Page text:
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The fact that this kid didn’t die doesn’t mean it’s ok. If you speed in a school zone you still get a ticket, whether someone gets hurt or not. But this officer didn’t just go faster than he should have, the car shouldn’t have even been there in the first place. He took it from verbal to physical. It’s a clear foul, right in front of our eyes.

So now what? The NSW police commissioner has suggested “we certainly could have handled that situation better”, and says he’s apologised to the kid.

And people are outraged by that. They don’t think it was even a mistake, that he did the exact right thing, and has nothing to apologise for. And that is something we need to examine.

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What combination of circumstances has to take place for an adult to applaud the assault of a minor in a supposedly law-abiding society? That’s the question here. It’s not whether or not a trained adult can assault a kid for talking, it’s why on earth some people think they can. To answer that we need to go back a few years to look at how we got here.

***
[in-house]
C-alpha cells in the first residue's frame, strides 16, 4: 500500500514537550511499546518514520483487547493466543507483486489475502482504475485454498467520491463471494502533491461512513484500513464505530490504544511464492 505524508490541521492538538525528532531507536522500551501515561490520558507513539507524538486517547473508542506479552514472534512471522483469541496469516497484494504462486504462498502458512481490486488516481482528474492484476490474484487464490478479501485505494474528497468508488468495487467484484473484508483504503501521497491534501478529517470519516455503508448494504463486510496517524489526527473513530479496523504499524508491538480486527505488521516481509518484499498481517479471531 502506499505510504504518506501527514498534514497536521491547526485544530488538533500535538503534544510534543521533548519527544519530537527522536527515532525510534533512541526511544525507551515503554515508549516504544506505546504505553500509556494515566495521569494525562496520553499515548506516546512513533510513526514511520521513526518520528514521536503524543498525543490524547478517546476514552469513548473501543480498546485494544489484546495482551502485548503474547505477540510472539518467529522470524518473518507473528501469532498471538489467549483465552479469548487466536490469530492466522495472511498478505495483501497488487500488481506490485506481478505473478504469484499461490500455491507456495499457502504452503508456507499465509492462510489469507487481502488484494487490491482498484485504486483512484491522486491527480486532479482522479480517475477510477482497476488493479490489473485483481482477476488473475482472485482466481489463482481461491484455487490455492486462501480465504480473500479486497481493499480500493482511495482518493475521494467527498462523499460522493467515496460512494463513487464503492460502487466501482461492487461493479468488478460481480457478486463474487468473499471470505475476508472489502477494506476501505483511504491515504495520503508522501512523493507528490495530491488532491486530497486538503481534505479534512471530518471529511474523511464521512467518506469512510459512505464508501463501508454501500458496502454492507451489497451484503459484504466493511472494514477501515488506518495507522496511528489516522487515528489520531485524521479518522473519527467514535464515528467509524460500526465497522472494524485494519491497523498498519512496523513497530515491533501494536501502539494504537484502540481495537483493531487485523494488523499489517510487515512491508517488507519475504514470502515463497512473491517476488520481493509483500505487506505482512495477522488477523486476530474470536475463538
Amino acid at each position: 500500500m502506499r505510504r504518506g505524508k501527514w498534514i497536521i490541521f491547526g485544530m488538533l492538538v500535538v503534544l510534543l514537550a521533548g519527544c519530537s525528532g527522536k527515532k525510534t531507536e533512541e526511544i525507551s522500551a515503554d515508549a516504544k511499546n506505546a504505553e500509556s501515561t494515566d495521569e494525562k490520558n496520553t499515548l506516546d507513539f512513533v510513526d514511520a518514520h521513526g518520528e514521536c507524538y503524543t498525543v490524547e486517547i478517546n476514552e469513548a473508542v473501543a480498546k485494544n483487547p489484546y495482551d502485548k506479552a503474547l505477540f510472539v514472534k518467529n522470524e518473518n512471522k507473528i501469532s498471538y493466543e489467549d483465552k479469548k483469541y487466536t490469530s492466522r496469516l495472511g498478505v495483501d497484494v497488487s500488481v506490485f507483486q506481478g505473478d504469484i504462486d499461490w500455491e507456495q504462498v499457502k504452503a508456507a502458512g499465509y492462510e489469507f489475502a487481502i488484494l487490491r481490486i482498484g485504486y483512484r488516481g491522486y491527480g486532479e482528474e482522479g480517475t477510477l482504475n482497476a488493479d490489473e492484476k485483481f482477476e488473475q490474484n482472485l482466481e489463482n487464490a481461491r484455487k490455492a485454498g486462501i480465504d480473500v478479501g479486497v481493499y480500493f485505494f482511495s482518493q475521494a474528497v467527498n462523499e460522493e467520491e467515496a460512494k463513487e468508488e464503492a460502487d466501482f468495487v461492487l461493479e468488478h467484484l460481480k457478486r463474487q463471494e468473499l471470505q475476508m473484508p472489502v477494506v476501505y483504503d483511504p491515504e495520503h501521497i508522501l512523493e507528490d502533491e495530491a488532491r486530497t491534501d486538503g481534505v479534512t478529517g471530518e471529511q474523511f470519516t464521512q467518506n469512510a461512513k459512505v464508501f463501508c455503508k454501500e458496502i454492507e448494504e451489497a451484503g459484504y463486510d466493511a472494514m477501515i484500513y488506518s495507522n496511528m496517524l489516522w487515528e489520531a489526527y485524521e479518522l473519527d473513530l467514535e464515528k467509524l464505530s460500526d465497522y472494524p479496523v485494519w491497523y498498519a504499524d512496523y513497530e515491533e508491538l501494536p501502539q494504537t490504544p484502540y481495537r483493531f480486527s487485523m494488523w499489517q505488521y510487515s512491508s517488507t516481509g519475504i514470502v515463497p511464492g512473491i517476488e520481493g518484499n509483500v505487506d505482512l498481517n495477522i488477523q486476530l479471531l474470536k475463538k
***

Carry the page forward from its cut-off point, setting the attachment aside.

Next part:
Because notice how we haven’t said anything about race yet. So, let’s talk about William Wilshire.

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He was a police officer at the Alice Springs Telegraph Line Station. He killed more than 13 people. But, they were black. So him being charged with anything was not just unusual, it was unprecedented. He was the first European police officer to be charged with murder, that was what it took, and it was only 130 years ago, in 1891. He was acquitted. Guess who paid his bail? Alexander Downer’s grandfather. That’s how recent all this is.